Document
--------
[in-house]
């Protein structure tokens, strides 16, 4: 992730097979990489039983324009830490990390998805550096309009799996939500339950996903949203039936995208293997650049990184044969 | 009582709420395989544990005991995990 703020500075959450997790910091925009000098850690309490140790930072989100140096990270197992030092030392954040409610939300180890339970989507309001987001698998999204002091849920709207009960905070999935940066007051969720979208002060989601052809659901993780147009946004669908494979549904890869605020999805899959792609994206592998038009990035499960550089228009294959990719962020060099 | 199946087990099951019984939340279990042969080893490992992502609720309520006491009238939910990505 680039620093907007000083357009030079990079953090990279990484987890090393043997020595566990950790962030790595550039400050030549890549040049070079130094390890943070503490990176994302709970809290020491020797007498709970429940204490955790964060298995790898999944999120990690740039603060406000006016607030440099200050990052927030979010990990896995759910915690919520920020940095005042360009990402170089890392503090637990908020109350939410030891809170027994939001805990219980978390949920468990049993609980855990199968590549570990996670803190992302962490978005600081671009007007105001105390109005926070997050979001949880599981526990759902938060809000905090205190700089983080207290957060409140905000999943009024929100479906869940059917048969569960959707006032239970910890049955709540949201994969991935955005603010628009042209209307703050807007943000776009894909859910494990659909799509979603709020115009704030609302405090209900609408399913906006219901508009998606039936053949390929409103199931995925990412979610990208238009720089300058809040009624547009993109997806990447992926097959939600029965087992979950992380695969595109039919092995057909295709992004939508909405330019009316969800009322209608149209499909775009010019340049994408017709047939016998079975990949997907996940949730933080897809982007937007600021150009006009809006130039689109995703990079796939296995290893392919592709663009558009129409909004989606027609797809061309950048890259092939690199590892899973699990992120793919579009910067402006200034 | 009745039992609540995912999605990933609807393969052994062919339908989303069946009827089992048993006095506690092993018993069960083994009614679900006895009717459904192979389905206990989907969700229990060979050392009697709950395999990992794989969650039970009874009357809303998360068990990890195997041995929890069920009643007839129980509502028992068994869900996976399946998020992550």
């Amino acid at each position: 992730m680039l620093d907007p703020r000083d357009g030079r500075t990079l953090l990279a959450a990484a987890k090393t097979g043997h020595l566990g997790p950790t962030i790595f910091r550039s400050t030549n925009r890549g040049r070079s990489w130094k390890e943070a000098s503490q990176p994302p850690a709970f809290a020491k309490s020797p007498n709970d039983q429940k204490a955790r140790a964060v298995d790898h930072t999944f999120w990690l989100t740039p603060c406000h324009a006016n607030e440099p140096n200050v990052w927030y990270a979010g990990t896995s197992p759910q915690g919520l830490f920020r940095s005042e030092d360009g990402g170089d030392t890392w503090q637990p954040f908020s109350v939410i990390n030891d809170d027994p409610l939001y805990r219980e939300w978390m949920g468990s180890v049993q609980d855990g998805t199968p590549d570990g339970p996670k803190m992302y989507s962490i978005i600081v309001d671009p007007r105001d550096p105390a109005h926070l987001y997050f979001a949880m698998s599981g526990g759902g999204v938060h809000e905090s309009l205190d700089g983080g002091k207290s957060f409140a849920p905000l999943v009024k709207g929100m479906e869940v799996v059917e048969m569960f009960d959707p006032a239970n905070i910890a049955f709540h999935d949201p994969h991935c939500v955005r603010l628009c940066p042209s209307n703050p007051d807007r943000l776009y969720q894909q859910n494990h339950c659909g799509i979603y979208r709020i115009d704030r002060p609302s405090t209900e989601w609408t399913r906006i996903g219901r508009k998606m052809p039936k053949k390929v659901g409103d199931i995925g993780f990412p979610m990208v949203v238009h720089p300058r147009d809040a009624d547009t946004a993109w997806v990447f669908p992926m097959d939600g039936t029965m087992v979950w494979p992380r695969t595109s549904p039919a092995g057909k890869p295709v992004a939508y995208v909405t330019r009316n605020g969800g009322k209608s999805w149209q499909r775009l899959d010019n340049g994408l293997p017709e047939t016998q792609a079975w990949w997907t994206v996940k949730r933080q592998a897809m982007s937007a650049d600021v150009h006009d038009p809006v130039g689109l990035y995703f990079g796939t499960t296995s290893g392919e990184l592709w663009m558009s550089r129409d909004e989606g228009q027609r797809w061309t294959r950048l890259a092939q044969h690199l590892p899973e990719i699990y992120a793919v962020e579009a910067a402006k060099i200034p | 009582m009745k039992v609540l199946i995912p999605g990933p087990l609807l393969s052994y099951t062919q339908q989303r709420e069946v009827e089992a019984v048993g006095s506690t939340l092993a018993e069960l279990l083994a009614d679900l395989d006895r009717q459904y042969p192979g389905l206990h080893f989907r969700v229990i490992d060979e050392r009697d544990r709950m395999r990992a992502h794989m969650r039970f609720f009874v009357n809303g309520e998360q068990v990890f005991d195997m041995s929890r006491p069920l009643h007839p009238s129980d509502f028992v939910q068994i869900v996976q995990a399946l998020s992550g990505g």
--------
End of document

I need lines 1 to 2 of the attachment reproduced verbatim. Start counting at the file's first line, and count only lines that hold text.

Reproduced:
[in-house]
């Protein structure tokens, strides 16, 4: 992730097979990489039983324009830490990390998805550096309009799996939500339950996903949203039936995208293997650049990184044969 | 009582709420395989544990005991995990 703020500075959450997790910091925009000098850690309490140790930072989100140096990270197992030092030392954040409610939300180890339970989507309001987001698998999204002091849920709207009960905070999935940066007051969720979208002060989601052809659901993780147009946004669908494979549904890869605020999805899959792609994206592998038009990035499960550089228009294959990719962020060099 | 199946087990099951019984939340279990042969080893490992992502609720309520006491009238939910990505 680039620093907007000083357009030079990079953090990279990484987890090393043997020595566990950790962030790595550039400050030549890549040049070079130094390890943070503490990176994302709970809290020491020797007498709970429940204490955790964060298995790898999944999120990690740039603060406000006016607030440099200050990052927030979010990990896995759910915690919520920020940095005042360009990402170089890392503090637990908020109350939410030891809170027994939001805990219980978390949920468990049993609980855990199968590549570990996670803190992302962490978005600081671009007007105001105390109005926070997050979001949880599981526990759902938060809000905090205190700089983080207290957060409140905000999943009024929100479906869940059917048969569960959707006032239970910890049955709540949201994969991935955005603010628009042209209307703050807007943000776009894909859910494990659909799509979603709020115009704030609302405090209900609408399913906006219901508009998606039936053949390929409103199931995925990412979610990208238009720089300058809040009624547009993109997806990447992926097959939600029965087992979950992380695969595109039919092995057909295709992004939508909405330019009316969800009322209608149209499909775009010019340049994408017709047939016998079975990949997907996940949730933080897809982007937007600021150009006009809006130039689109995703990079796939296995290893392919592709663009558009129409909004989606027609797809061309950048890259092939690199590892899973699990992120793919579009910067402006200034 | 009745039992609540995912999605990933609807393969052994062919339908989303069946009827089992048993006095506690092993018993069960083994009614679900006895009717459904192979389905206990989907969700229990060979050392009697709950395999990992794989969650039970009874009357809303998360068990990890195997041995929890069920009643007839129980509502028992068994869900996976399946998020992550």